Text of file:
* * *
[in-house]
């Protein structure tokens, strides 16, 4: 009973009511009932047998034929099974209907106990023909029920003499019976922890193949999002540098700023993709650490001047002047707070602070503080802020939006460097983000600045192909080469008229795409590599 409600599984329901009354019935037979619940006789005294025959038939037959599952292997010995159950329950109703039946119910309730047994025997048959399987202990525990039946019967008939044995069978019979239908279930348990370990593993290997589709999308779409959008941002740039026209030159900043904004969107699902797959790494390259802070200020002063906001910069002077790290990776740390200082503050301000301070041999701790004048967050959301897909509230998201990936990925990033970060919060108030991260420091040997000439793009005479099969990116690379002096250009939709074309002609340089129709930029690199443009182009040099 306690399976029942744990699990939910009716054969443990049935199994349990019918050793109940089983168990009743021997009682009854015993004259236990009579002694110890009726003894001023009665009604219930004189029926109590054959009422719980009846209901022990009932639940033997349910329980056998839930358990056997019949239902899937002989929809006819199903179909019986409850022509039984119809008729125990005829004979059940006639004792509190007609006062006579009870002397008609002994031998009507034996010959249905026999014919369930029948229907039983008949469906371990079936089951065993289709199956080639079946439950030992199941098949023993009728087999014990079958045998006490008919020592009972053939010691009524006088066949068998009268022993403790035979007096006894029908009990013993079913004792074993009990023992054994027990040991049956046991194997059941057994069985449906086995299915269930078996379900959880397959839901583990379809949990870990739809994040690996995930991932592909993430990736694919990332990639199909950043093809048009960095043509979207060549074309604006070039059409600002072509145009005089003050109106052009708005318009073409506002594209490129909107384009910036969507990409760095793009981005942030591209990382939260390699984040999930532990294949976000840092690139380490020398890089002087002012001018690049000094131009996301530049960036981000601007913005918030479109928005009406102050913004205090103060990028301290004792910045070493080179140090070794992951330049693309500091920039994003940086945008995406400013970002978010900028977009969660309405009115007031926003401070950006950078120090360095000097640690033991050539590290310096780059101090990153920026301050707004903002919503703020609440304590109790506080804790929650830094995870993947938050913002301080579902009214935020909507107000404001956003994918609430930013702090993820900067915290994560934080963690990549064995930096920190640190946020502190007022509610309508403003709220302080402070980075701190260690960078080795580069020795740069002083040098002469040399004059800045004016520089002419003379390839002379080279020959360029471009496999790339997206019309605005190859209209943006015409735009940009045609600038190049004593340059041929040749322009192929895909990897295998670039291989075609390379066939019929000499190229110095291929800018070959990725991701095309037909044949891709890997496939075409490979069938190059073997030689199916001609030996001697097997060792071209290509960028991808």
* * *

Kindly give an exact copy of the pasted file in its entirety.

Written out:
[in-house]
């Protein structure tokens, strides 16, 4: 009973009511009932047998034929099974209907106990023909029920003499019976922890193949999002540098700023993709650490001047002047707070602070503080802020939006460097983000600045192909080469008229795409590599 409600599984329901009354019935037979619940006789005294025959038939037959599952292997010995159950329950109703039946119910309730047994025997048959399987202990525990039946019967008939044995069978019979239908279930348990370990593993290997589709999308779409959008941002740039026209030159900043904004969107699902797959790494390259802070200020002063906001910069002077790290990776740390200082503050301000301070041999701790004048967050959301897909509230998201990936990925990033970060919060108030991260420091040997000439793009005479099969990116690379002096250009939709074309002609340089129709930029690199443009182009040099 306690399976029942744990699990939910009716054969443990049935199994349990019918050793109940089983168990009743021997009682009854015993004259236990009579002694110890009726003894001023009665009604219930004189029926109590054959009422719980009846209901022990009932639940033997349910329980056998839930358990056997019949239902899937002989929809006819199903179909019986409850022509039984119809008729125990005829004979059940006639004792509190007609006062006579009870002397008609002994031998009507034996010959249905026999014919369930029948229907039983008949469906371990079936089951065993289709199956080639079946439950030992199941098949023993009728087999014990079958045998006490008919020592009972053939010691009524006088066949068998009268022993403790035979007096006894029908009990013993079913004792074993009990023992054994027990040991049956046991194997059941057994069985449906086995299915269930078996379900959880397959839901583990379809949990870990739809994040690996995930991932592909993430990736694919990332990639199909950043093809048009960095043509979207060549074309604006070039059409600002072509145009005089003050109106052009708005318009073409506002594209490129909107384009910036969507990409760095793009981005942030591209990382939260390699984040999930532990294949976000840092690139380490020398890089002087002012001018690049000094131009996301530049960036981000601007913005918030479109928005009406102050913004205090103060990028301290004792910045070493080179140090070794992951330049693309500091920039994003940086945008995406400013970002978010900028977009969660309405009115007031926003401070950006950078120090360095000097640690033991050539590290310096780059101090990153920026301050707004903002919503703020609440304590109790506080804790929650830094995870993947938050913002301080579902009214935020909507107000404001956003994918609430930013702090993820900067915290994560934080963690990549064995930096920190640190946020502190007022509610309508403003709220302080402070980075701190260690960078080795580069020795740069002083040098002469040399004059800045004016520089002419003379390839002379080279020959360029471009496999790339997206019309605005190859209209943006015409735009940009045609600038190049004593340059041929040749322009192929895909990897295998670039291989075609390379066939019929000499190229110095291929800018070959990725991701095309037909044949891709890997496939075409490979069938190059073997030689199916001609030996001697097997060792071209290509960028991808």